Contemporary Architectural Theory_Course Description#

Prepared by Jeffrey Chan

Date: January 19, 2014 Department of Architecture, National University of Singapore AR 5221: Contemporary Architectural Theories by Jeffrey Chan, A/P Bobby Wong & Tomohisa Miyauchi !...I shall call an apparatus literally anything that has in some way the capacity to capture, orient, determine, intercept, model, control, or secure the gestures, behaviors, opinions, or discourses of living beings." # # # # # [Giorgio Agamben, What is an Apparatus? (2009), p.14]

Course Description: What is !theory" in architecture? Using Banerjee"s distinction between the field, practice and profession (Banerjee 2011), historically theory in the field of architecture, which is concerned with knowledge creation, critical reflection, history and criticism, is distinct from theory for the practice and the profession of architecture, which is chiefly concerned with technical expertise, service delivery and the preservation of public safety/well-being. But in the contemporary moment in architecture, the field, practice and profession are no longer so clearly distinguished. New practices such as SHoP Architects work between the boundaries of practice, profession and field (Hyde 2012)--delivering new services through the creation of new professional relations and consequentially, generating new knowledge. Similarly, architecture schools today are turning into centers of intensive research--producing new knowledge that is anticipating new professional practices. In the same way, sociotechnical codes and professional institutions--the regulatory field (Imrie & Street 2011)--constrain but also create new avenues for knowledge production and design practices in architecture (Moore & Wilson 2014). While these fluxes between the field, practice and profession exist within the contemporary moment for architecture, there are few venues in architecture to critically study, inspect and discuss these fluxes. The design studio is well-suited for the development of design skills, while seminars on professional practices are well-suited to inform on the various dimensions of professional expertise. Neither however, is suited for the critical study of various interconnections and constraints created and mutually imposed by the field, practice and profession in architecture. One anticipated venue, however, is this course in contemporary theory. In this course, theory is a way for describing these fluxes between field, practice and profession. Theory is therefore performative; and it can attain the status of an apparatus: an entity that can allow us to finally capture, orient, determine, intercept, model, control and (hopefully) secure the contemporary gestures, behaviors, opinions, or discourses of designers, architects and planners. Course Format: Weekly 45min-1hr lecture for the entire class to be followed by 1.5hr of in-depth discussions on weekly topical issues.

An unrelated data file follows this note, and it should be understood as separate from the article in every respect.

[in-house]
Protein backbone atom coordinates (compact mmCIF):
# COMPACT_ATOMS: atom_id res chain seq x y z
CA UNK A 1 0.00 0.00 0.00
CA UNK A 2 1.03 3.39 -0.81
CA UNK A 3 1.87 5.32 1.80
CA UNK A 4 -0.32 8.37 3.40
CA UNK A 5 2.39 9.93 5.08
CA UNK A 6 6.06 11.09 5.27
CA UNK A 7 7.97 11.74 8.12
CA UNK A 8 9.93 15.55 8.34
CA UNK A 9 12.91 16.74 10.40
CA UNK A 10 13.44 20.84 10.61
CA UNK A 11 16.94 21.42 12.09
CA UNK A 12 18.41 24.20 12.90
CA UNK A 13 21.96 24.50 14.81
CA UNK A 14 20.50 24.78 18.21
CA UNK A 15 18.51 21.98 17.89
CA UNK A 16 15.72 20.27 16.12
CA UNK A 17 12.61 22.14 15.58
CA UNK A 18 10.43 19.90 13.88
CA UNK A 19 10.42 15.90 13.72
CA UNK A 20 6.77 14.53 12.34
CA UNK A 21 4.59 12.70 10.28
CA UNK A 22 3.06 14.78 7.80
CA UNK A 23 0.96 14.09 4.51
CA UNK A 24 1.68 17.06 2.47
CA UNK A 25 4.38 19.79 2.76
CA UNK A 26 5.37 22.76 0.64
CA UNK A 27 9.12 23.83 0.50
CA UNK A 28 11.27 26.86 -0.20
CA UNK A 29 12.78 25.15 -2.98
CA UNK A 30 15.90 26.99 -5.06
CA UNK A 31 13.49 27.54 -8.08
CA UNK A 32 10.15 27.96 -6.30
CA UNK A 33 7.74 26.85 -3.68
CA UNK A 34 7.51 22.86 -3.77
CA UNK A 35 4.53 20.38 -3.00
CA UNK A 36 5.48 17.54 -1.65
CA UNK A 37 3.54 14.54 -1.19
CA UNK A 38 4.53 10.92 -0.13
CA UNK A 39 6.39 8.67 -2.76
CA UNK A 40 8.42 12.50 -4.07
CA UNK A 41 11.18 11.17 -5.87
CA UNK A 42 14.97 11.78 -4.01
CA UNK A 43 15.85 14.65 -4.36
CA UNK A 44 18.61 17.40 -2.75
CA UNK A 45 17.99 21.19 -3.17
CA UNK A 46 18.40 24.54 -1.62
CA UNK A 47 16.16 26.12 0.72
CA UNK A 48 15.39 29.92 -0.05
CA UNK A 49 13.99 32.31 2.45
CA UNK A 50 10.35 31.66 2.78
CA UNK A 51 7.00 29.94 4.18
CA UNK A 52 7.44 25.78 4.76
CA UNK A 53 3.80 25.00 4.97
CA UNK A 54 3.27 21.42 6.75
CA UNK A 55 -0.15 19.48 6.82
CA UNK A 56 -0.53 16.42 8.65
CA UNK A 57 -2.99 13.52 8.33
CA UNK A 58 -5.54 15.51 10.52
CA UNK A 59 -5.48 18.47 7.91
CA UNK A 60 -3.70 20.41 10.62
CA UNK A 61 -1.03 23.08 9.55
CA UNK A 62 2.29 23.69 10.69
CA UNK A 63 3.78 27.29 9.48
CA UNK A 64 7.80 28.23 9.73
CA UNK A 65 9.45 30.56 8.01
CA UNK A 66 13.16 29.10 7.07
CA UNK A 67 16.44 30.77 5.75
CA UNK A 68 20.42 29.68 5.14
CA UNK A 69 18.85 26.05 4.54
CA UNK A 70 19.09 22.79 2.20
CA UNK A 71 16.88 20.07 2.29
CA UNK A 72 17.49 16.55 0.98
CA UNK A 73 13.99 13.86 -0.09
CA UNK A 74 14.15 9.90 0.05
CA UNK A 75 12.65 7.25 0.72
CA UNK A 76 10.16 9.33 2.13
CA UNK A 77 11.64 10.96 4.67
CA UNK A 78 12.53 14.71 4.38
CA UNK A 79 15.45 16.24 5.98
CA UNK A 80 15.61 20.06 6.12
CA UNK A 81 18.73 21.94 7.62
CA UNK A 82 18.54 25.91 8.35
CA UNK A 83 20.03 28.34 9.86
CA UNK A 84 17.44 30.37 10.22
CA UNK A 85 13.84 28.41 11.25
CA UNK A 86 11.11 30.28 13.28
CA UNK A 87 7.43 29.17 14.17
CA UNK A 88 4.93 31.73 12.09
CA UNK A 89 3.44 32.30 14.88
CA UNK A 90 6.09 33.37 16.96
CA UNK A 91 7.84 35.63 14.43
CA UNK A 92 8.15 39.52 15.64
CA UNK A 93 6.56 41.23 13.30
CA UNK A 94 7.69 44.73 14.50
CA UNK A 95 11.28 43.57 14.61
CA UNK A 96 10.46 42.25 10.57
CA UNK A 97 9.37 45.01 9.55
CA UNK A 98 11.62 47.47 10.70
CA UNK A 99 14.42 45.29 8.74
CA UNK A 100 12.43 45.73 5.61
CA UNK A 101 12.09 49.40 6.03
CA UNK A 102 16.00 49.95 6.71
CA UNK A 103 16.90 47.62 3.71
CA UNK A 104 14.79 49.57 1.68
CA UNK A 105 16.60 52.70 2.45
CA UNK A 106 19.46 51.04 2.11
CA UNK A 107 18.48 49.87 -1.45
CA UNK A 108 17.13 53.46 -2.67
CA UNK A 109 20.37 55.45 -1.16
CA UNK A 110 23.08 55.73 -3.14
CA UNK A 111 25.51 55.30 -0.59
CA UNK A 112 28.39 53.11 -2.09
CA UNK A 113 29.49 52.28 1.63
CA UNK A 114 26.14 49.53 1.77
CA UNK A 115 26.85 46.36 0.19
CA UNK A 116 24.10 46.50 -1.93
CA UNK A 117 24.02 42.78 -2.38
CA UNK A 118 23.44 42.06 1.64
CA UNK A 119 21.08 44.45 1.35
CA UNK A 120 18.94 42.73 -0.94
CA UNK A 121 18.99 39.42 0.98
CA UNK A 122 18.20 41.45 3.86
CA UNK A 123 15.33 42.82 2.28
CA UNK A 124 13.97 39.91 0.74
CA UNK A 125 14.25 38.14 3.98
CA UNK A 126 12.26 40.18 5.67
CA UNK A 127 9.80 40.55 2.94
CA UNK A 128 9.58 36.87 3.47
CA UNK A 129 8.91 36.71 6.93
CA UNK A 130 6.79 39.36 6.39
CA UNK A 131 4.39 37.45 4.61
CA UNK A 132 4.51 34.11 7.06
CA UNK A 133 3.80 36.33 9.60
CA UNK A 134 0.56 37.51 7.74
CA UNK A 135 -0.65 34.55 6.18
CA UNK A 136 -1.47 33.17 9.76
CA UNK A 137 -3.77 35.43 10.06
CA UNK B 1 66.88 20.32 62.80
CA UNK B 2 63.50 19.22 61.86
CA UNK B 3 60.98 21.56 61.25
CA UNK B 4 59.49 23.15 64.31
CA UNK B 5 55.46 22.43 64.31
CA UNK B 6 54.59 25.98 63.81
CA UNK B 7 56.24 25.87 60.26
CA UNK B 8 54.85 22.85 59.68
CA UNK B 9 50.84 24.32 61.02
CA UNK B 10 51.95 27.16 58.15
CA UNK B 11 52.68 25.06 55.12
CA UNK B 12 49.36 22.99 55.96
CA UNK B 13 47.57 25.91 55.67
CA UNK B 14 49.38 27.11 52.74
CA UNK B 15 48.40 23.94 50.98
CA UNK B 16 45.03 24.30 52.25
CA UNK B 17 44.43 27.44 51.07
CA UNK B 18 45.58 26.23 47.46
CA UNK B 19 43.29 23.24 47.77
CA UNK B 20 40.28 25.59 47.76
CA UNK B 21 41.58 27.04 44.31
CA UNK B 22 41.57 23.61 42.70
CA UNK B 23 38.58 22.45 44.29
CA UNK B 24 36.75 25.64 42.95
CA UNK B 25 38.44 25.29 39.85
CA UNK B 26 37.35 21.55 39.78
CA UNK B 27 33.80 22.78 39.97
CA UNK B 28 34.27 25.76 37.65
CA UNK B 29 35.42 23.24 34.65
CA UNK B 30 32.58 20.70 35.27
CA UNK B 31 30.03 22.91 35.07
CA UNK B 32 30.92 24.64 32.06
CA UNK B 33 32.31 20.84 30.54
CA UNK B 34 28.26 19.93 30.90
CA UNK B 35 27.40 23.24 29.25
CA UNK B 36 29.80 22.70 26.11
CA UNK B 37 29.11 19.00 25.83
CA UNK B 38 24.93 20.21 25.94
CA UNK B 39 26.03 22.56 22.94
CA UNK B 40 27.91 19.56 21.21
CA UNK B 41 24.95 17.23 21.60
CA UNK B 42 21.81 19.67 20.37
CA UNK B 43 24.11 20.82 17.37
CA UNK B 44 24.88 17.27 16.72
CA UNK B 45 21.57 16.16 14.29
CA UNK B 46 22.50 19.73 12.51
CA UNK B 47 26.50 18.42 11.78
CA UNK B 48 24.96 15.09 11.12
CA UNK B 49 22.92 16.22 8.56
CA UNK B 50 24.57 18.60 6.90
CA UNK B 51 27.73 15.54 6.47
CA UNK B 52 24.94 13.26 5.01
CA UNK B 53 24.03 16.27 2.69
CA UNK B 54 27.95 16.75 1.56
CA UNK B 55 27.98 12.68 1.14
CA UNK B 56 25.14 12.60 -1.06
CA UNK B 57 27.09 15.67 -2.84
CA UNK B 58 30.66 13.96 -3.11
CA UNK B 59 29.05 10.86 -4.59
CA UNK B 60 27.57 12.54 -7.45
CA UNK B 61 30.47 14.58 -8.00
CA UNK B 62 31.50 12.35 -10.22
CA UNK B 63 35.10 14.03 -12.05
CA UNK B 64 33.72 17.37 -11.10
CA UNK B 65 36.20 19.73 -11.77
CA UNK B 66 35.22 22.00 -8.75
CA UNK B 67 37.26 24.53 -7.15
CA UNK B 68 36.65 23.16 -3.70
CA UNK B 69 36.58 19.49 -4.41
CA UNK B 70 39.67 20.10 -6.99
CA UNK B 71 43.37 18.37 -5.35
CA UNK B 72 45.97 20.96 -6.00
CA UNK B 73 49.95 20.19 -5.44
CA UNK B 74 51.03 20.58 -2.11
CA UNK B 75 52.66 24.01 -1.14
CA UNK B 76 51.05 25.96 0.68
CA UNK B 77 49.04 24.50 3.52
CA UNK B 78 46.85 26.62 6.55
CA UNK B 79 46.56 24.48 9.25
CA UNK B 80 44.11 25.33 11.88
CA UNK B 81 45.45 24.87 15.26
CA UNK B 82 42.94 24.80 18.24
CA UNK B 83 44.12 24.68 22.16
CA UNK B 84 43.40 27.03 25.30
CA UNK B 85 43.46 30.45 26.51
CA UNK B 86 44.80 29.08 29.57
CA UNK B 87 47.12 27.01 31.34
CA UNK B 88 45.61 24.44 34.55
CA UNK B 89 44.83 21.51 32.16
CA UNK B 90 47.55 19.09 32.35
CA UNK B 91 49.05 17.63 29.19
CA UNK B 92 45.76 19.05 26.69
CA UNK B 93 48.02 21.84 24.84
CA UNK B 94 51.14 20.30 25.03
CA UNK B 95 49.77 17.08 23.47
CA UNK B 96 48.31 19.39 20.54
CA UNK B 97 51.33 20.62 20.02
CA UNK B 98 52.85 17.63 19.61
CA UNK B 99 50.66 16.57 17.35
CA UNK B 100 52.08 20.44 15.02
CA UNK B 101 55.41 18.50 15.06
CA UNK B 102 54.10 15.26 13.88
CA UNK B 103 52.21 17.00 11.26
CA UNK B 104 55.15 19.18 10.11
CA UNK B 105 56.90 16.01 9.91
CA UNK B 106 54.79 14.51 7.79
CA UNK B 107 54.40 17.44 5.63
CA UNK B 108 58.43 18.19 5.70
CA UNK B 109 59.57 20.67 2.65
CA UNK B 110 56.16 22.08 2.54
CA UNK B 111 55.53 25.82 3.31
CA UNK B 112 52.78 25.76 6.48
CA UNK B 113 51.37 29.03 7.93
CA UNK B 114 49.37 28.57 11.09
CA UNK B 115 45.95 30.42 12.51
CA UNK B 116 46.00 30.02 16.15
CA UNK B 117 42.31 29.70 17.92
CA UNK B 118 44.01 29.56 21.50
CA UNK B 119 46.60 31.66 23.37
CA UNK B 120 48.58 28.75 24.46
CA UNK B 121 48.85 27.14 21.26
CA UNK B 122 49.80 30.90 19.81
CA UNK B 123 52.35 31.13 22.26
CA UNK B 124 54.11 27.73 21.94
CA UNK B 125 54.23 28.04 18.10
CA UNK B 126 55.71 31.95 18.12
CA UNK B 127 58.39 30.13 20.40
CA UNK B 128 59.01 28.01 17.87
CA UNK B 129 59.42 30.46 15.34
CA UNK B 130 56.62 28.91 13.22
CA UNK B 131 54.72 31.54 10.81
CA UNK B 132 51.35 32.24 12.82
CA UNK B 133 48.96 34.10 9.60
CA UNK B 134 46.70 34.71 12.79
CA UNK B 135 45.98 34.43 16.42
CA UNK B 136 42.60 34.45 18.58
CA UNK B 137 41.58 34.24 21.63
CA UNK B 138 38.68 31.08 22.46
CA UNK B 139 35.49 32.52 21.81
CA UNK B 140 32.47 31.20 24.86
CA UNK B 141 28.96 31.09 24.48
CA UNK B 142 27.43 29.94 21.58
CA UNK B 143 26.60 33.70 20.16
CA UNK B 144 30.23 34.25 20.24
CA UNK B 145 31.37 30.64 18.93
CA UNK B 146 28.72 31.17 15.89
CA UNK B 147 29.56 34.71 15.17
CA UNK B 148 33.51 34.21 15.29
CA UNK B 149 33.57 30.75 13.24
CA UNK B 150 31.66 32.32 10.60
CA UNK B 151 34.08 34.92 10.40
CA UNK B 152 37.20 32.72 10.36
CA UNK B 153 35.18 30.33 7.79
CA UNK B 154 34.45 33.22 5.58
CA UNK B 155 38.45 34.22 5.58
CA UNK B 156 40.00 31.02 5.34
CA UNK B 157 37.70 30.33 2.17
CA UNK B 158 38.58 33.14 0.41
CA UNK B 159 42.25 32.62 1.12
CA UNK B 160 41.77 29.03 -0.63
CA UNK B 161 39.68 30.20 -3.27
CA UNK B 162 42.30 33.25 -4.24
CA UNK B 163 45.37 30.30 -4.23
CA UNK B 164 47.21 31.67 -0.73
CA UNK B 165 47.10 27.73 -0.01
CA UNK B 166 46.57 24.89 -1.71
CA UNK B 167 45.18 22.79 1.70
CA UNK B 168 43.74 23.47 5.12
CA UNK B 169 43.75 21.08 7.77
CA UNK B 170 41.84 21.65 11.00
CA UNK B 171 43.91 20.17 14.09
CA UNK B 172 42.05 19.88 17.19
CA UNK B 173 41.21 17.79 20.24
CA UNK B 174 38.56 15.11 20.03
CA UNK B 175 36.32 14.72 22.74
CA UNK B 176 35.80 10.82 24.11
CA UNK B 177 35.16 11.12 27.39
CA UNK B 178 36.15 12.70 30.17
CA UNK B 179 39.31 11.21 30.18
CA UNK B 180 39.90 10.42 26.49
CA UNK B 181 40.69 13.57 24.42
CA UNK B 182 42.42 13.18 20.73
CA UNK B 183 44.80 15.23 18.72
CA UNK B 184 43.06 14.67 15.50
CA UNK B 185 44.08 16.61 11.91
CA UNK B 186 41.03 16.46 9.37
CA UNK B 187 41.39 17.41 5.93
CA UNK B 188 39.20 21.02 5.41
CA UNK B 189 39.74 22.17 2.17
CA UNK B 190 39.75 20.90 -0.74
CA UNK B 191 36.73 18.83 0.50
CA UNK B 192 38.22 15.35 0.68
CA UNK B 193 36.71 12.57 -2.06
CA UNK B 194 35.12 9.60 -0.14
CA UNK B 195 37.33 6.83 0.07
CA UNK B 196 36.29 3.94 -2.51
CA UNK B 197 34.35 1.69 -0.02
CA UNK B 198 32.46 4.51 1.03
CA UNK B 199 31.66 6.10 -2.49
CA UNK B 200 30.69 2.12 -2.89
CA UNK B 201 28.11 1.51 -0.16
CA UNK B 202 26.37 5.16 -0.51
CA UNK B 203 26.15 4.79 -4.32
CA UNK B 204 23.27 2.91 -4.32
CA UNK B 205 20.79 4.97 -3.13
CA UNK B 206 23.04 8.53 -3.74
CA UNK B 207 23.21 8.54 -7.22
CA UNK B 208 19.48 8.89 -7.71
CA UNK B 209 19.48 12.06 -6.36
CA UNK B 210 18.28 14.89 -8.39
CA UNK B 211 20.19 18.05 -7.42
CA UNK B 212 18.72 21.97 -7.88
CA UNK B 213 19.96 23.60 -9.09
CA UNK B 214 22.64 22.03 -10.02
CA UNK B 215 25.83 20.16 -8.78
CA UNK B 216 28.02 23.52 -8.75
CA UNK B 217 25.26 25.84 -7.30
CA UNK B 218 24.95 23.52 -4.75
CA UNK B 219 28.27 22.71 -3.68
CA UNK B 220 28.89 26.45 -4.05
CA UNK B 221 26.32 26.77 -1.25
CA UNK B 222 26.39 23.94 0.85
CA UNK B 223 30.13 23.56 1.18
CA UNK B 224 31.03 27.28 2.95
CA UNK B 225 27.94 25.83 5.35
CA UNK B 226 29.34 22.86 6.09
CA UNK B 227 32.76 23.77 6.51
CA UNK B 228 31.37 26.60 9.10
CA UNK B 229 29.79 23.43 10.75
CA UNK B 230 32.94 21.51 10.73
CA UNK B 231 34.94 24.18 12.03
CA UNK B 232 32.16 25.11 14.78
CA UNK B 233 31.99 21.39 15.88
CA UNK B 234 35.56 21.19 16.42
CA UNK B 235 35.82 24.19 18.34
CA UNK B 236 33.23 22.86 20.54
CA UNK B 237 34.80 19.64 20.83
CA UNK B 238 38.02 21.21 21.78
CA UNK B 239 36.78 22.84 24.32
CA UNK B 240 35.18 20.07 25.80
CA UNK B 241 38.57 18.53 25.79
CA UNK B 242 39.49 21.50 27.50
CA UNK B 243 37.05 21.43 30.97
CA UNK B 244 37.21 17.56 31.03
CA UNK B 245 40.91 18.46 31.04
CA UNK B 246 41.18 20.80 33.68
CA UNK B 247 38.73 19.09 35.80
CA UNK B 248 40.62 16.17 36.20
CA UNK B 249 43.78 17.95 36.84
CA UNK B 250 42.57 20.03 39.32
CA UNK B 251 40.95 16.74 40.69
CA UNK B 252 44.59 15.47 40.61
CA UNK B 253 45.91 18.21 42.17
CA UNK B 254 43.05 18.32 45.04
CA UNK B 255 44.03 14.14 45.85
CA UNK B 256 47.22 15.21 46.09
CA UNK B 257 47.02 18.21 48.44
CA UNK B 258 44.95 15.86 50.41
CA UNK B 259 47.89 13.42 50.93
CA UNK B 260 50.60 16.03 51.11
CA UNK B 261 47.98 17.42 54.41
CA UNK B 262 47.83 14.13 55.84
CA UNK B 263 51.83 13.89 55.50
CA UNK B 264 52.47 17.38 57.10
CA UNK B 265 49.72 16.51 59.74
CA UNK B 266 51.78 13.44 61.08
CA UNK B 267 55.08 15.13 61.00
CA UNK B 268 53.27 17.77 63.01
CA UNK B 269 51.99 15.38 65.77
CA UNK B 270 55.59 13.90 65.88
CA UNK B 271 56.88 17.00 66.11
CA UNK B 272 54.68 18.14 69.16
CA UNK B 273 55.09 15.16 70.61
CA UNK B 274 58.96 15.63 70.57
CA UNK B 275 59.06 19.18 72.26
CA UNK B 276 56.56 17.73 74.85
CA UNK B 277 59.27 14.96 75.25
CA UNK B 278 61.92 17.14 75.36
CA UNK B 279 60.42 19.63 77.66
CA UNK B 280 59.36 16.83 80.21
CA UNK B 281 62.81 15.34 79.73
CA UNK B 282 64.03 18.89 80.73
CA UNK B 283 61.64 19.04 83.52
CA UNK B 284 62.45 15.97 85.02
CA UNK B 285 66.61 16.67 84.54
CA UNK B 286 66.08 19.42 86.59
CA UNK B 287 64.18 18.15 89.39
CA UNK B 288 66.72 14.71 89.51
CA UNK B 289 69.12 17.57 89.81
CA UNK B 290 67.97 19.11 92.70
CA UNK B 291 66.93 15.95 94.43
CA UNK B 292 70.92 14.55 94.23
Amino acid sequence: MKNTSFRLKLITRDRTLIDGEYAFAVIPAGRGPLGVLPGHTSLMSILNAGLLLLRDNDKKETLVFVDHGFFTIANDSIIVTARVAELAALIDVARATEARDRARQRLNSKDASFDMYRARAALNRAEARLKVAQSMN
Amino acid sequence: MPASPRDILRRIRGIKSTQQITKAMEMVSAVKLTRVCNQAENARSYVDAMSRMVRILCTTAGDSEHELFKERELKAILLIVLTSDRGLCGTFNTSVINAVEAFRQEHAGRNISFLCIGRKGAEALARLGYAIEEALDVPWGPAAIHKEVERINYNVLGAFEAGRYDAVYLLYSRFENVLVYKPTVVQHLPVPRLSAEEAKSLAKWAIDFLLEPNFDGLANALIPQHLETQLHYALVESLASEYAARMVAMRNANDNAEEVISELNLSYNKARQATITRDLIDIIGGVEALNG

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(i) cogency and clarity of presentation (total of 10/30). You are especially encouraged to seek further research on the topic and to organize. especially integrating new research beyond class materials (total of 10/30). (iii) to encourage critical thinking. and to raise new questions and puzzles for this particular topic relevant to architecture for our common discussion. Each group must at least rely on one of the key readings used for that week. constructive debates and intellectual comfort with uncertainty and open questions in the discipline of architecture. to activate your initial theoretical response for future work in the dissertation and thesis phase of your education by way of critical questioning. Each group will present once during the course. Each group is to choose one of the weekly topics and perform a group research on this particular topic. explanation. Course Grade Distribution and Evaluation Deliverables Group Presentation and Discussion Reading Response Final Research Paper TOTAL Assignments: . clarification and formulation of new approaches or visions.Group In-class presentation and discussion (30%) Percentage 30% 10% 60% 100% Students are to form groups of no more than 5 members. (ii) comprehensive mastery of the topic. and ability to answer questions raised by the instructor and the audience (total of 10/ 30).Contemporary Architectural Theory_Course Description# Prepared by Jeffrey Chan Location: LR422 Aims of the Course: The threefold aim of this course is: (i) to provide a survey to the contemporary landscape of issues and problems relevant to architecture. (ii) through this survey. Presentations are evaluated based on. 2 . (iii) capacity to raise original questions and/or new puzzles for our common discussion.